Friday, October 28, 2005

Benjamin Mako Hill on copyright in the technological environment

Benjamin Mako Hill made a name for himself in Free Software ad Open Source technologies, a background which makes him a natural choice to discuss the nature of copyright in an era of free information, piracy and p2p file sharing.

The Problem: In the digital context, information is defined by technology and copyright, the the emergent technologies are making the definition of ownership and copyright increasingly muddied and strained. How can the information be controlled and authorship retained? As the gap between the legal reality of copyright and the people's right to information are obvious and deeply problematic, Mr Hill stated. After all, if everyone eeverywhere had everything at no cost, what is the justification of depriving anyone of anything? It's an interesting moral and ethical question. More importantly, what are the solutions?

The first suggestion: Make copyright stronger - expand it to match current requirements and technology. But does that make much sense, when current laws are already so hard to enforce? Both copyright holders and pirates feel it is unlikely at best.

Second: Copyright reforms. The initial take on the notion would be to reduce length of cpyright, that certain goods would not be protected, the return of registration... But even if such a reform were feasible, Mr Hill pondered, it would be unfeasible. More likely would becompulsory licencing - or access on set terms. Such a movement would be more likely and easily executed, with taxes applied and appropriate monitoring systems.

Third: Piracy - ignore the distribution companies long enough, and eventually they would indeed go away, but not without severely undermining the production, and as a result, the point of the exercise.

Fourth, and most supported by Mr Hill, would be the development of an "alternative ecosystem". That is to say the development of a new system which abandons the older distribution and production models in favour of something which more closely follows modern technology, and utilising voluntary licencing schemes for consumers and modifiers, a la open source software. Such a project would follow the Four Essential Freedoms - to run software for any purpose; to study how the program works and make improvements; to give away copies; and to also give away and improvements added.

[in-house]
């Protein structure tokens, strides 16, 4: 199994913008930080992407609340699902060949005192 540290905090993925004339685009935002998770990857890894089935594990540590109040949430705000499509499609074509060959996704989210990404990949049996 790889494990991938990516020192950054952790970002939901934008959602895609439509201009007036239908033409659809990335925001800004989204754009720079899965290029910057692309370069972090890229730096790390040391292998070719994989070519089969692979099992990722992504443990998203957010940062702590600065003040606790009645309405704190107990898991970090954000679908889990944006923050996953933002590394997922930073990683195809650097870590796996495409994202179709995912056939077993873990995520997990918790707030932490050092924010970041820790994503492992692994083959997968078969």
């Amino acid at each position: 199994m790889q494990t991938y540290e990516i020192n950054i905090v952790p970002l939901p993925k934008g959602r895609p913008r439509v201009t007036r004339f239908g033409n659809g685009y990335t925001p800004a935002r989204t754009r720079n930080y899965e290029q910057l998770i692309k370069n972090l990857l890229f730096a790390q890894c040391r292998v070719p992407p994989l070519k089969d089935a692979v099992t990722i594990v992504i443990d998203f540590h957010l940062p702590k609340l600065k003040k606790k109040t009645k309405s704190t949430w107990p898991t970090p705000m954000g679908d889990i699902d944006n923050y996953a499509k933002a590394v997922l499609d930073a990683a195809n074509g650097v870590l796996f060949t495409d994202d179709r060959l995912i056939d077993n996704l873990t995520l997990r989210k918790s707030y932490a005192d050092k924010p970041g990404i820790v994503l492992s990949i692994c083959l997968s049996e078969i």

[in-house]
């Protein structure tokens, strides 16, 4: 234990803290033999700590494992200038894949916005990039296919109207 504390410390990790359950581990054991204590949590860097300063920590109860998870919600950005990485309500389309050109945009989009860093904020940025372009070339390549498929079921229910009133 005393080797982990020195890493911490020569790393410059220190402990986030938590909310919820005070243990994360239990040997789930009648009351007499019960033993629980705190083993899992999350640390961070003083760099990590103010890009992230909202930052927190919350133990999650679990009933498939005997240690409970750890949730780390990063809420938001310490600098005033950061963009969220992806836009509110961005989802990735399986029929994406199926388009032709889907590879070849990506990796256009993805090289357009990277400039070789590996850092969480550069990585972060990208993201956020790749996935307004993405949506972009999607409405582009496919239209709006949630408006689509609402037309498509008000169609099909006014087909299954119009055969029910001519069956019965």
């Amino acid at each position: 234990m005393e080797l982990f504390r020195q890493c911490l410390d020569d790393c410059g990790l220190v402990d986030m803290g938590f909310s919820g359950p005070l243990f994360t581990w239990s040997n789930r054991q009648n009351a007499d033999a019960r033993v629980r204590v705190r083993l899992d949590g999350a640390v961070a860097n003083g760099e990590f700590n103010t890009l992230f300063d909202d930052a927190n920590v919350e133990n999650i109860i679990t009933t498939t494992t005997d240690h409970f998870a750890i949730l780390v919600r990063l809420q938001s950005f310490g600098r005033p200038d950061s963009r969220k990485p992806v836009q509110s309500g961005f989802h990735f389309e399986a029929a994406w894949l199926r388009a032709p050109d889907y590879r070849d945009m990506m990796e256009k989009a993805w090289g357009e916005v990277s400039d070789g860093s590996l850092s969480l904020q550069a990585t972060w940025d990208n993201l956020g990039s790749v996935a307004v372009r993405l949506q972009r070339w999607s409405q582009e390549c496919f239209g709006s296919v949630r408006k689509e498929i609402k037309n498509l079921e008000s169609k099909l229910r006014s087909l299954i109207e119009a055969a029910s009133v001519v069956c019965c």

Furthermore, he posited, such notions should also be taken into consideration by people developing creative works - such as artists and writers - and not just those creating functional works, such as software developers. He also stated his hope to see an emphasis on the Creative Commons and the positive impact of collaboration.

When questioned on the nature of derivative works, Mr Hill expressed favour for them, taking the obvious example of Disney, who frequently use stories in the pulbic domain for their movies. He was also asked about the notion of sampling in music genres such as hip-hop, to which Mr Hill mused upon how the form lost something as its sampling was crushed by legislation, in spite of the genre having a long-standing prior history.

When asked how you could stop people from altering software, he replied that it would require the alteration of the licence, but this would also become a legal minefield as that could be construed as a breach of licence itself, with the most recent modifier in a position to sue if they so wished. In closing, he was also asked how sustainable production would be in open source production without patronage, he admitted it's a difficult situation. One potential solution would be a basic amount of capital would have to be received before the software would become freely available to everyone, but he admitted this is only one possibility.

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